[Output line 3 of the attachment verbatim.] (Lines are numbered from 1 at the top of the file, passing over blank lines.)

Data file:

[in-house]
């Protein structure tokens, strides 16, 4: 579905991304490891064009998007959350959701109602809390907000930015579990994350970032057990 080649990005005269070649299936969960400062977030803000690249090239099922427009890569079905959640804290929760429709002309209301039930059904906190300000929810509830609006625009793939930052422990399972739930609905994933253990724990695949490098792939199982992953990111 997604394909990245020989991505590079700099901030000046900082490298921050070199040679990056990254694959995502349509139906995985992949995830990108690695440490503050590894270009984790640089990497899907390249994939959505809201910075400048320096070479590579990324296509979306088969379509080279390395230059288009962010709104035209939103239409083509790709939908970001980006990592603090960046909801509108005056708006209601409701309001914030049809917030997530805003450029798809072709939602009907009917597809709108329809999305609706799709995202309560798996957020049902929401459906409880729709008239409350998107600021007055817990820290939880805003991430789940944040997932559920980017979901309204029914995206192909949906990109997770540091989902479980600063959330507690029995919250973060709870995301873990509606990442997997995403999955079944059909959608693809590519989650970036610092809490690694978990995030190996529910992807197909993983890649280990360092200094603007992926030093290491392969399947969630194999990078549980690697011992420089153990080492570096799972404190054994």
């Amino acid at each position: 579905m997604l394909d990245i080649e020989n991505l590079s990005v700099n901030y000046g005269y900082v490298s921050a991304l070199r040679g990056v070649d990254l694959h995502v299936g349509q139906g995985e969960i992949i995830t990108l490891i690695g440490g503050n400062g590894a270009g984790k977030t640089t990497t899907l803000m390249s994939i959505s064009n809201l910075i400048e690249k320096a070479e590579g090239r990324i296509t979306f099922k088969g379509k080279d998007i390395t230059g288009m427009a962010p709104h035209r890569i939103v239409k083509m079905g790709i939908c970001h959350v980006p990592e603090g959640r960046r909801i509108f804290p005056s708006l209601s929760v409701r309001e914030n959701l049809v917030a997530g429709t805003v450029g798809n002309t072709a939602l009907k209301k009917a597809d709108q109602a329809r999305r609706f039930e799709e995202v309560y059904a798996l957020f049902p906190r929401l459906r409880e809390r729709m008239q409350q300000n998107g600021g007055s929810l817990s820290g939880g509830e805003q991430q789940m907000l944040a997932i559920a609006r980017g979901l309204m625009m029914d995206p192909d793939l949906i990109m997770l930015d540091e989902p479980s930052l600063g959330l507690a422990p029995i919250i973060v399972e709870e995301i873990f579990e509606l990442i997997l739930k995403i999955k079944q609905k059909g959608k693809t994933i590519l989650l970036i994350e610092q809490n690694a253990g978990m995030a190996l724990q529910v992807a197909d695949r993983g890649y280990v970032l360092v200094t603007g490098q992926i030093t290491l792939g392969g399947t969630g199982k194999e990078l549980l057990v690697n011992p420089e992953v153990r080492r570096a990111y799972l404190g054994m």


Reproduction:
């Amino acid at each position: 579905m997604l394909d990245i080649e020989n991505l590079s990005v700099n901030y000046g005269y900082v490298s921050a991304l070199r040679g990056v070649d990254l694959h995502v299936g349509q139906g995985e969960i992949i995830t990108l490891i690695g440490g503050n400062g590894a270009g984790k977030t640089t990497t899907l803000m390249s994939i959505s064009n809201l910075i400048e690249k320096a070479e590579g090239r990324i296509t979306f099922k088969g379509k080279d998007i390395t230059g288009m427009a962010p709104h035209r890569i939103v239409k083509m079905g790709i939908c970001h959350v980006p990592e603090g959640r960046r909801i509108f804290p005056s708006l209601s929760v409701r309001e914030n959701l049809v917030a997530g429709t805003v450029g798809n002309t072709a939602l009907k209301k009917a597809d709108q109602a329809r999305r609706f039930e799709e995202v309560y059904a798996l957020f049902p906190r929401l459906r409880e809390r729709m008239q409350q300000n998107g600021g007055s929810l817990s820290g939880g509830e805003q991430q789940m907000l944040a997932i559920a609006r980017g979901l309204m625009m029914d995206p192909d793939l949906i990109m997770l930015d540091e989902p479980s930052l600063g959330l507690a422990p029995i919250i973060v399972e709870e995301i873990f579990e509606l990442i997997l739930k995403i999955k079944q609905k059909g959608k693809t994933i590519l989650l970036i994350e610092q809490n690694a253990g978990m995030a190996l724990q529910v992807a197909d695949r993983g890649y280990v970032l360092v200094t603007g490098q992926i030093t290491l792939g392969g399947t969630g199982k194999e990078l549980l057990v690697n011992p420089e992953v153990r080492r570096a990111y799972l404190g054994m």